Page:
Is it safe to have grapefruit while taking Flomax?

Benign prostatic hyperplasia (BPH), or enlarged prostate, affects millions of men around the globe. 

The prevalence of this prostate condition increases with age. 

For example, BPH affects about 50% of men older than 50 years and is histologically evident in 90% of men by the time they turn 85 years of age. 

Tamsulosin (Flomax) is a medication commonly prescribed for enlarged prostate. 

You’ve probably come across claims this medication interacts with grapefruit. Is this true? 

Do you need to avoid grapefruit if you’re taking Flomax? Scroll down to learn more about Flomax and grapefruit.

What is Flomax?

Flomax (tamsulosin) is an alpha-blocker prescription drug for men with benign prostatic hyperplasia. The medication works by relaxing the muscles in the bladder neck and prostate gland, thus making it easier for patients to urinate. Flomax is one of the most frequently prescribed medications among older men for this medical condition. 

The U.S. Food and Drug Administration (FDA) approved this prescription medication in 1997. Since the manufacturer lost the patent for the drug molecule, many low-cost generics and free pills are available on the market.

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How grapefruit can affect some medications

Although grapefruit and grapefruit juice can be refreshing, it’s best to avoid them when taking certain medications. In most cases, grapefruit juice lets more of the main active ingredient of the drug enter the blood. When the blood levels of these active compounds are high, a person is more likely to experience side effects. 

For instance, eating too much grapefruit or drinking too much grapefruit juice while taking cholesterol-lowering medications such as statins leads to a high concentration of the drug in the body. 

As a result, the risk of muscle and liver damage increases. It may also lead to kidney failure. The same problems could occur by combining this citrus fruit with blood pressure medication. This can have a major impact on blood vessels, which could lead to heart failure.

You see, the CYP3A4 enzyme in the small intestine is necessary for the metabolism of many drugs in the body. Grapefruit juice can inhibit the activity of that enzyme. This doesn’t allow the body to metabolize the drug.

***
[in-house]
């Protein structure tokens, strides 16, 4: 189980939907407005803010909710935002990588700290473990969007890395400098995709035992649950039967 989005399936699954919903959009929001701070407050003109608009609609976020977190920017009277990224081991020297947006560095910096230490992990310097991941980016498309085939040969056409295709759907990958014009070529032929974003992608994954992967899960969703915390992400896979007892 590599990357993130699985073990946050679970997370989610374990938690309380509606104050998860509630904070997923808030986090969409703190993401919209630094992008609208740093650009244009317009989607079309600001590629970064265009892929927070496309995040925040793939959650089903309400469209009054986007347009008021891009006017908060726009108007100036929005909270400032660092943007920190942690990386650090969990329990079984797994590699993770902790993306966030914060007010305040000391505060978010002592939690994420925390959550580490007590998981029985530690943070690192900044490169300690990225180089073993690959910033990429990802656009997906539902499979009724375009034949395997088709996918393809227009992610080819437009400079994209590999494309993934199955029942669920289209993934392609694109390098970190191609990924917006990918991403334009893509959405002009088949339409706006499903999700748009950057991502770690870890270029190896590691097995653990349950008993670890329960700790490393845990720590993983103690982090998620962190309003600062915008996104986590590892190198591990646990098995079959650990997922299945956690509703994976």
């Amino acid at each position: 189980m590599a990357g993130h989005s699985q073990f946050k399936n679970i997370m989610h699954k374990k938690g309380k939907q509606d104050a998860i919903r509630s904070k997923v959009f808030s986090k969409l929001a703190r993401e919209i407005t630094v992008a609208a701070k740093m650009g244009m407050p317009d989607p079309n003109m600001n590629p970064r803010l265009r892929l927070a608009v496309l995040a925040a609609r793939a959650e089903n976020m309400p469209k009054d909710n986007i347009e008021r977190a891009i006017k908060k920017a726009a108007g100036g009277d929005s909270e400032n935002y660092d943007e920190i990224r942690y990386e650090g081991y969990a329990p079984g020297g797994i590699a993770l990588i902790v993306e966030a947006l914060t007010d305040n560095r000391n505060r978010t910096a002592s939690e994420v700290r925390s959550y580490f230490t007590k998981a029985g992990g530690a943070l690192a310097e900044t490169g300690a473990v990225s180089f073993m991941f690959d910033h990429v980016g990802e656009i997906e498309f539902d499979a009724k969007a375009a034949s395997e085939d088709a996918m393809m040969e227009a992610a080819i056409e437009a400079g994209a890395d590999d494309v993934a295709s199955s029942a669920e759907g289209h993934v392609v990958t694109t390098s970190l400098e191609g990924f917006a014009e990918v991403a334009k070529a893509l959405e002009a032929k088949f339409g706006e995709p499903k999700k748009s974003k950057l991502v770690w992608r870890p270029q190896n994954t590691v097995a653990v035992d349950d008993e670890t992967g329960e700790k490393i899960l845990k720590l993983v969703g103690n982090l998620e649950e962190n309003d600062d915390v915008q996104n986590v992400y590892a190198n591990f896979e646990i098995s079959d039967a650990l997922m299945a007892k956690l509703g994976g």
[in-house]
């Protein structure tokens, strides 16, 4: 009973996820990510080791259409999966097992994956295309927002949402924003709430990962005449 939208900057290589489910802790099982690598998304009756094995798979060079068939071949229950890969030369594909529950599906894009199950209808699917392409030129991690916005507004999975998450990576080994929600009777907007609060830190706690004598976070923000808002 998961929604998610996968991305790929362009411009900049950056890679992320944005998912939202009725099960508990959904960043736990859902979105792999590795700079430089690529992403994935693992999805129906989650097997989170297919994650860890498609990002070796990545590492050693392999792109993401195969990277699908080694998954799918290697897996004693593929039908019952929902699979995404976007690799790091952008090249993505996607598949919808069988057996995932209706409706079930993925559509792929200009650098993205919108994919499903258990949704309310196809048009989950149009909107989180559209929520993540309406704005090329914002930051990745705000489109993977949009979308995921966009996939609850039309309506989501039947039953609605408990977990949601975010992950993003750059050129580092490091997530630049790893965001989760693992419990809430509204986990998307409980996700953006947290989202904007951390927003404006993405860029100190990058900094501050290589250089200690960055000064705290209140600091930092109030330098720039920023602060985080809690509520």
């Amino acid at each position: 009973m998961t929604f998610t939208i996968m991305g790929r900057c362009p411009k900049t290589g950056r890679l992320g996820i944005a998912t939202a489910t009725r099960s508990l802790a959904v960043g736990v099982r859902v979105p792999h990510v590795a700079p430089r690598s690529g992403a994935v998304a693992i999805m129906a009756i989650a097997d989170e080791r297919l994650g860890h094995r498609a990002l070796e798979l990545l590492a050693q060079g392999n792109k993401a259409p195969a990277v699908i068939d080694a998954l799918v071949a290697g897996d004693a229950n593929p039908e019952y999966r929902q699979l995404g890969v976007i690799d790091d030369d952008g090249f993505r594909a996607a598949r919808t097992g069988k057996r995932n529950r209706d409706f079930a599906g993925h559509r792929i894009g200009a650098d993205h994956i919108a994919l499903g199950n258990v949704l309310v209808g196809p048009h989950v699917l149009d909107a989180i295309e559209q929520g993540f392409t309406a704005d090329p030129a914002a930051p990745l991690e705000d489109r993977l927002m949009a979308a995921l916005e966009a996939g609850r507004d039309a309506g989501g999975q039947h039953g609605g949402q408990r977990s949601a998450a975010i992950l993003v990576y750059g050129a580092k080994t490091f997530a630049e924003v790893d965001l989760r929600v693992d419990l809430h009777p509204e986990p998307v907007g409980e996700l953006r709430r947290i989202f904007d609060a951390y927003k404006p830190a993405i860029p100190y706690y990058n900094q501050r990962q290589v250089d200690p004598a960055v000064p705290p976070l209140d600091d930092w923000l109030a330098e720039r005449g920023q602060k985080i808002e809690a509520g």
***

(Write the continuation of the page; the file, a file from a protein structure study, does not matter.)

In turn, more of it enters the bloodstream and remains in the body longer. Depending on the medication, the result could be impaired heart rhythm and irregular heartbeat, which puts a person in danger of a heart attack.

At the same time, grapefruit juice can decrease the number of certain drugs in the body and thereby reduce its efficacy. Doctors and pharmacists inform patients about grapefruit drug interactions, so it’s useful to stick to their medical advice.

Is it safe to have grapefruit while taking Flomax?

As noted above, grapefruit can interact with different medications and impact their effectiveness. This also includes Flomax. 

Evidence shows grapefruit just has an intermediate effect on tamsulosin. Side effects that may occur if you eat grapefruit while taking Flomax are postural hypotension and dizziness. 

Postural hypotension (orthostatic hypotension) refers to when blood pressure drops when a person suddenly changes position. Hypotension here is the medical name for low blood pressure.

The lower blood pressure after changing the position is what causes dizziness. Remember, you should never use this medication or a combination of the two to lower high blood pressure.

A study confirmed tamsulosin is among food-sensitive medications. Since Flomax is likely to interact with grapefruit juice and other citrus fruits, it’s important not to consume it when taking the medication. 

Otherwise, grapefruit juice could intensify the side effects of Flomax. As a result, grapefruit juice can significantly impact the effectiveness of Flomax. 

The effect of grapefruit on Flomax is the same as the influence of this citrus fruit on another metabolism of other medications. 

More precisely, grapefruit can inhibit the CYP3A metabolizing enzyme in the small bowel wall and increase levels of medication in the blood. This is the primary route through which grapefruit acts on tamsulosin hydrochloride. 

Also, it can inhibit the OATP (organic anion transporting peptide) transporting enzyme and thereby decrease the drug’s absorption. What happens here is that eating grapefruit or drinking its juice can prevent Flomax from working properly and put you at a higher risk of developing adverse reactions.